Prime Minister Narendra Modi’s placard at the G20 summit’s start on Saturday referred to India as “Bharat,” sparking rumor’s that the South Asian country’s name may be changing.
In Indian languages, India is also known by the pre-colonial names Bharat, Bharata, and Hindustan. Both the general population and government use these names interchangeably.
President Droupadi Murmu referred to herself as the “President of Bharat” in a dinner invitation for a reception of G20 leaders earlier this week, causing controversy. The country has traditionally stuck to using India in titles such as president or prime minister when communicating in English.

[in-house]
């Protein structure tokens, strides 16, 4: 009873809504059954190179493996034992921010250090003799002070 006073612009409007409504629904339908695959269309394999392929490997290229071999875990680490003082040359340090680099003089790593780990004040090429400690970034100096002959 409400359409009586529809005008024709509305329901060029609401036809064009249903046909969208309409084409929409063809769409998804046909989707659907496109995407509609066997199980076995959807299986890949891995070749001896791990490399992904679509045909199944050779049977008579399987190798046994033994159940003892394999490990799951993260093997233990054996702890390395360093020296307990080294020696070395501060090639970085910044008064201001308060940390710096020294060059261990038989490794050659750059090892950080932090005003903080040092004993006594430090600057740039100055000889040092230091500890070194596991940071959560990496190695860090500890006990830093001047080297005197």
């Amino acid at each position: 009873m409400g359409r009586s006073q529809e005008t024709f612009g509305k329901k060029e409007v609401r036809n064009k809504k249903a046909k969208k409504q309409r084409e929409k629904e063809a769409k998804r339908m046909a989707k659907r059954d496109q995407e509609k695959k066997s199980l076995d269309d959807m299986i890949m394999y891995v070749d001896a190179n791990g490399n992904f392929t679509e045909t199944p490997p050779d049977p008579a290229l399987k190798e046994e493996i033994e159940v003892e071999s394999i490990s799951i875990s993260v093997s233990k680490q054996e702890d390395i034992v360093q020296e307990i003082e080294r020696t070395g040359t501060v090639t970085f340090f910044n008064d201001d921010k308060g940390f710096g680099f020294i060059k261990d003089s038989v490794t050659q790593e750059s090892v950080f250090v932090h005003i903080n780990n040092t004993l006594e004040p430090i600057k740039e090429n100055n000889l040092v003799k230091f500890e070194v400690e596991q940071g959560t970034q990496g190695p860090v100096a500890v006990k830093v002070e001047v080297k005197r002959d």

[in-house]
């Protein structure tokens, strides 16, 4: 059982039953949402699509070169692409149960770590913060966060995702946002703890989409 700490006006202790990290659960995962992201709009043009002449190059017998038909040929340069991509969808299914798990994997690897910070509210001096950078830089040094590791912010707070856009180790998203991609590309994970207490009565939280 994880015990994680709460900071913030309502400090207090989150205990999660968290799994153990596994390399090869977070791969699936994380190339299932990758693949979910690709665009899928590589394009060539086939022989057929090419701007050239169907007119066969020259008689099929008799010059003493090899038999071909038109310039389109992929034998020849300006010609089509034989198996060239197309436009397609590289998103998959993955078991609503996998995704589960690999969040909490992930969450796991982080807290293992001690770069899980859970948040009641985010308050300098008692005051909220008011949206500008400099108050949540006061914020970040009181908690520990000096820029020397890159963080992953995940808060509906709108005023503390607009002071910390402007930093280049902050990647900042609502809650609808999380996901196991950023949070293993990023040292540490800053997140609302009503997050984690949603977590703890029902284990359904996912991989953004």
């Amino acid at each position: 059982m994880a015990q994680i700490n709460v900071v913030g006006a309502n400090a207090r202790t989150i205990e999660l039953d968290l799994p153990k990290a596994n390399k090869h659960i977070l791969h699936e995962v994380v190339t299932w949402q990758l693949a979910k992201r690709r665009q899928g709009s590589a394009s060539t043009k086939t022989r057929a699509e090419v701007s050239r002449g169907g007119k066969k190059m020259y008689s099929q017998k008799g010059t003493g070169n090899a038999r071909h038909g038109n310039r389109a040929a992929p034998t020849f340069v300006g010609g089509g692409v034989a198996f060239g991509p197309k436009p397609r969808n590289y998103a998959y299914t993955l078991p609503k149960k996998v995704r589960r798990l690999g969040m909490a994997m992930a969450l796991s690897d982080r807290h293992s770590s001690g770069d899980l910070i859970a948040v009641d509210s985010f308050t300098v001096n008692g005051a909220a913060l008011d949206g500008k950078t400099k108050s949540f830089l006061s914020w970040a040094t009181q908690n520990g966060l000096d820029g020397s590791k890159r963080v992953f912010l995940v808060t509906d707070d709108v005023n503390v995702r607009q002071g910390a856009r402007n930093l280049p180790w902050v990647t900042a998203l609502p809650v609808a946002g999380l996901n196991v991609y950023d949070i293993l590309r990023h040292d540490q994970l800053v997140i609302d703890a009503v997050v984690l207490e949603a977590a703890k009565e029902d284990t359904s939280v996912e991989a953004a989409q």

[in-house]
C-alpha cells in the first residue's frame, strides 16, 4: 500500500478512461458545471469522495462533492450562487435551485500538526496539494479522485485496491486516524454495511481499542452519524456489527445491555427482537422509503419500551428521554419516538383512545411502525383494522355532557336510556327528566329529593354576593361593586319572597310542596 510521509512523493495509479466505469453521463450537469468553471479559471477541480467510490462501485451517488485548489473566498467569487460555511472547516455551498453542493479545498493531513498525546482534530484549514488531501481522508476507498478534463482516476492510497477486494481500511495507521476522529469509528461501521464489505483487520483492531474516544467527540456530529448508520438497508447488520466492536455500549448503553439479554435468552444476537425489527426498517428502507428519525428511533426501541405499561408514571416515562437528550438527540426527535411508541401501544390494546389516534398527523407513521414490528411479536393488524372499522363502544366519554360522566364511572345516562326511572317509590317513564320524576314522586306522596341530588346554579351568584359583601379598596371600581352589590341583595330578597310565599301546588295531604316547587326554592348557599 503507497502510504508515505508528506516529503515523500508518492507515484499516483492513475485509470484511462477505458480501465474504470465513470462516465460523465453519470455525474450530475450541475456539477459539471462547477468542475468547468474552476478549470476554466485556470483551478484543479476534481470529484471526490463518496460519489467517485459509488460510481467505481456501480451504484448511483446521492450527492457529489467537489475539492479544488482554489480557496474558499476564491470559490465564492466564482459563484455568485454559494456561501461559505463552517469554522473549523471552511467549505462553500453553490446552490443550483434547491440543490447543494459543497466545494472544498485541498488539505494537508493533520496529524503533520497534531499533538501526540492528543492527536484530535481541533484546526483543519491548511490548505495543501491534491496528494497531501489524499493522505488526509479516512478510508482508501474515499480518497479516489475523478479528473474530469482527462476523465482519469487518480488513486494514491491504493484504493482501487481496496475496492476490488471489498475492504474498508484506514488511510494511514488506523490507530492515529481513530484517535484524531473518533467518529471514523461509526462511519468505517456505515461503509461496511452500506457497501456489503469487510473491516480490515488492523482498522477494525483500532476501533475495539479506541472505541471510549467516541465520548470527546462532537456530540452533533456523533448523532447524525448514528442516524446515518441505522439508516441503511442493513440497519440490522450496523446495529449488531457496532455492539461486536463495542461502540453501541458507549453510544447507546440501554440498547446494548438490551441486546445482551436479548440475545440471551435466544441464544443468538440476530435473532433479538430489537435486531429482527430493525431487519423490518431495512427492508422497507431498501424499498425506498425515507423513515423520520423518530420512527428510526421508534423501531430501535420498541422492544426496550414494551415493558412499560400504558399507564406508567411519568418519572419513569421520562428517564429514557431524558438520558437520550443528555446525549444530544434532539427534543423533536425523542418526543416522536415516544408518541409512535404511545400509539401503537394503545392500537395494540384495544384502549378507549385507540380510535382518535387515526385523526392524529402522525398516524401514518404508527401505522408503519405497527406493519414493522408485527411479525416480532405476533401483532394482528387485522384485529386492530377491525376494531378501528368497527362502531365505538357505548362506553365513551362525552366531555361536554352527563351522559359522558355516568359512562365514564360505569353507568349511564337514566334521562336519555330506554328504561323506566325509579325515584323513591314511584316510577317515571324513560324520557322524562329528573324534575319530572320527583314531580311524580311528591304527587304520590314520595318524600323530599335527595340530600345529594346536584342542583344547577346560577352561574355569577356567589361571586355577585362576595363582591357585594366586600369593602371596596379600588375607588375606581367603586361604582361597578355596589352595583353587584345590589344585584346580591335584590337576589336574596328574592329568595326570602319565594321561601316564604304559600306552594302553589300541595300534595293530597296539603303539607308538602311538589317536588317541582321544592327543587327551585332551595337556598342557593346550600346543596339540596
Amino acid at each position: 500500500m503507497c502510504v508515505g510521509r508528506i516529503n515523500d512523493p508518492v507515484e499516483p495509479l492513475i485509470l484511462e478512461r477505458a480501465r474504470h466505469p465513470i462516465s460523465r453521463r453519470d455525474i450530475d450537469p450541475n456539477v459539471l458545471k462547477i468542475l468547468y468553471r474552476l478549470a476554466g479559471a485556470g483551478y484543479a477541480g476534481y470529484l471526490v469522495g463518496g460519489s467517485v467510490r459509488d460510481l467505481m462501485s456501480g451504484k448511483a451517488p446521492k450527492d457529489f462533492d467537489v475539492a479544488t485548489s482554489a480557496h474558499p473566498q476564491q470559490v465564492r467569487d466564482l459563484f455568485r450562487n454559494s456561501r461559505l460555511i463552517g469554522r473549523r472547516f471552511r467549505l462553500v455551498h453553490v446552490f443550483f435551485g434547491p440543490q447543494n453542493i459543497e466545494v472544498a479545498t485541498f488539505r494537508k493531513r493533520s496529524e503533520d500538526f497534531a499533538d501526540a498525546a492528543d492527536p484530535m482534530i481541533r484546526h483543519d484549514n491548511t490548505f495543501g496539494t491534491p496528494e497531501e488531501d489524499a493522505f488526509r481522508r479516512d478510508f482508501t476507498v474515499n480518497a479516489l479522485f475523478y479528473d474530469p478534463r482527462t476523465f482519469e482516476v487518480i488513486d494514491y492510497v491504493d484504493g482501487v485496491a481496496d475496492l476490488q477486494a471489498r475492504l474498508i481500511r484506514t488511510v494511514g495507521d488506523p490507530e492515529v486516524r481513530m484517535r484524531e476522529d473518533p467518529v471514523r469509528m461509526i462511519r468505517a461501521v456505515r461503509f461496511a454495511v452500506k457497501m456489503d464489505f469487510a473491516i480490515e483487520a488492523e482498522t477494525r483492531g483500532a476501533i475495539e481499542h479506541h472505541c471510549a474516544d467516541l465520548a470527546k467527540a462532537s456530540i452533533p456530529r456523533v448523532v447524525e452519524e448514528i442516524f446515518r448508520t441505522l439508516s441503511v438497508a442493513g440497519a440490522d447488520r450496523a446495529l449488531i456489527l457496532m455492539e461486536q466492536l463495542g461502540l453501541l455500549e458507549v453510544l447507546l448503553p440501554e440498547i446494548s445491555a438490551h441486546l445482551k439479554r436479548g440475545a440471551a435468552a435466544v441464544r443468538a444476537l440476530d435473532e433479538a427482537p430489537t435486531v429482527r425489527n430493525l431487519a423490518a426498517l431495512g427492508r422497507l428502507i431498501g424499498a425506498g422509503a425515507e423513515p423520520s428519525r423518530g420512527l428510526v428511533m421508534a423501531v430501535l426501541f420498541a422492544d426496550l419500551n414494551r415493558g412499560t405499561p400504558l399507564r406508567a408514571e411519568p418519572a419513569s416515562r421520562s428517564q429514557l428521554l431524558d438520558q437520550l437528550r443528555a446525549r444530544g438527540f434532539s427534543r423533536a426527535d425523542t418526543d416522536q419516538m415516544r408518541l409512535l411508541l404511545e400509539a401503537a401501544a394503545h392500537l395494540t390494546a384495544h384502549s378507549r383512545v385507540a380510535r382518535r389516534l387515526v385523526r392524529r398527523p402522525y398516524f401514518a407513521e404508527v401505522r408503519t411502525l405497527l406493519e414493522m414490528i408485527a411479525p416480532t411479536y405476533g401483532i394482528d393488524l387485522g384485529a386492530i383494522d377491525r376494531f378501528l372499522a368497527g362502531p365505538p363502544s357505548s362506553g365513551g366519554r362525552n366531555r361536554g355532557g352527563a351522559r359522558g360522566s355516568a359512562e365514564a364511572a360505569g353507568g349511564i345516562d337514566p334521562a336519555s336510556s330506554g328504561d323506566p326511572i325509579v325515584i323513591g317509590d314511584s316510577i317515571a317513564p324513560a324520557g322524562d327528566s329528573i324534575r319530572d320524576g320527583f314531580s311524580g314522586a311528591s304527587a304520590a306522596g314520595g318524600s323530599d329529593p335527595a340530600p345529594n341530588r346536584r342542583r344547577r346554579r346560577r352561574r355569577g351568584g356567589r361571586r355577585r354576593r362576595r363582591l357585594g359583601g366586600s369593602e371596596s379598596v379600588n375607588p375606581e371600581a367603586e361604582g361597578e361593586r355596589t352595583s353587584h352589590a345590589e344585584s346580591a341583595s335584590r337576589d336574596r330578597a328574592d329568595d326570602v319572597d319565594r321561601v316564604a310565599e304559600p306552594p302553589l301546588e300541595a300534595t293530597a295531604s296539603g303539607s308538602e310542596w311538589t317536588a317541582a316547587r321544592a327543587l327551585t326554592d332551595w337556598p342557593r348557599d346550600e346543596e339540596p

Modi opened the summit in New Delhi on Saturday from behind a table nameplate that said “Bharat,” while both “Bharat” and “India” were inscribed on the G20 emblem in Hindi and English, respectively.
In the past, these signs have referenced “India”.
As the President of the G20, India welcomes the delegates, Modi remarked in Hindi, the language that the bulk of the people speaks.
The summit of the bloc will be held in New Delhi at the Bharat Mandapam, a brand-new $300 million conch-shaped conference venue located next to a 16th-century stone fort.
While some Bharat advocates assert that British colonizers gave “India” its name, historians contend that the term stretches back centuries before colonial authority.
The Rashtriya Swayamsevak Sangh, the main organisation of the Bhartiya Janata Party (BJP), has insisted on naming the nation Bharat from its founding.
The new opposition coalition, known as INDIA or the Indian National Developmental Inclusive Alliance, which was created in July by 28 parties to challenge the BJP in the next parliamentary elections, according to Modi’s opponents, pushed the move.